The tenants of her temporary lodging.
A lawman’s conclave, and a Boston Ben,
An uttered fountain, and a nacreous gem,
Are four unto each other interposed
Upon a spot where climbing ivy grows.
It may be sweet, the food in this locked land.
The jolly chef has got a heavy hand.
He wondered to himself: ‘It might be fun
To add a dozen sticks of cinnamon.’
The heroes in their black and white and grey
Proclaim from their namesake upon the Bay
That those who carry doubts that Boston rocks
Should try to walk a day in Boston socks.
The garden in the valley is in bloom,
But, woefully, the gate is locked to you.
Yet, past the gate’s a small, untamed domain
The lost horizon’s borders can’t contain.
One hundred years and all the feats within,
Are narrowed to a single waxy pin.
And while you lounge within your lucky lane,
Don’t lick too quick, or else you’ll freeze your brain.
Beneath the flowery kelp, the yellow moray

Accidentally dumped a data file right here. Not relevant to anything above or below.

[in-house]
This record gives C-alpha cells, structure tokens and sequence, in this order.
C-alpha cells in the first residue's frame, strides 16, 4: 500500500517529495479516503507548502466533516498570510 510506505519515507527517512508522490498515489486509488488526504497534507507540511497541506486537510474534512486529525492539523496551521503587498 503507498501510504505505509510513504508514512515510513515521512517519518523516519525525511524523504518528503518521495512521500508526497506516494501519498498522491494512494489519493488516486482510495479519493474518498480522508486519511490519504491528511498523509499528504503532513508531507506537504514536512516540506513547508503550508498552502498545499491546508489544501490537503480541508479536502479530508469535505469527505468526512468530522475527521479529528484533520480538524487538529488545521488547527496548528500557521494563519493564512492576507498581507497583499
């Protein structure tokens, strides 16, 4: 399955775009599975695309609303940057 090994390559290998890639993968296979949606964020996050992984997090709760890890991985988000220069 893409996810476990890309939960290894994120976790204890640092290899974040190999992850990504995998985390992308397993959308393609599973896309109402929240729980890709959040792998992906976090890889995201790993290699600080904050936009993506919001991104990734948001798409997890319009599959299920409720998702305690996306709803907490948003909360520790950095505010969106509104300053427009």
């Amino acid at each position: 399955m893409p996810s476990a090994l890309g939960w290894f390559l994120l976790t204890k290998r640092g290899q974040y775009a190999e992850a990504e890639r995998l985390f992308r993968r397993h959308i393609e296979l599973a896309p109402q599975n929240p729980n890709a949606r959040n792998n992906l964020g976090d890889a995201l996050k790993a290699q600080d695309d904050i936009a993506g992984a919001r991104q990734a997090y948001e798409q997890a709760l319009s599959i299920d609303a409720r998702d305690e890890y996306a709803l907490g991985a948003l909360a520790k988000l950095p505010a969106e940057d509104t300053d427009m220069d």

Begins to twist and slither through the doorway.
They’re eight in number, but they have a sole
Denomination that they do uphold.
The pride of Colorado rooted herewith
Into a place where beginners always finish.
It’s in the son of Andrew’s field of view,
Although he keeps his back up to the blue.
He truly is a wonder to behold,
A speaker with a glistening mouth of gold.
And though he holds a spot up in the sky,
The treasure that you seek is not so high.
The leader with five followers under wing
Knows her responsibility can sting.
In spite of this, she keeps her edges neat
And keeps an eye out for fresh things to eat.
The cosmos give us power to surmise
That which surrounds us from behind fresh eyes.
And it can’t hurt for you to just admit it,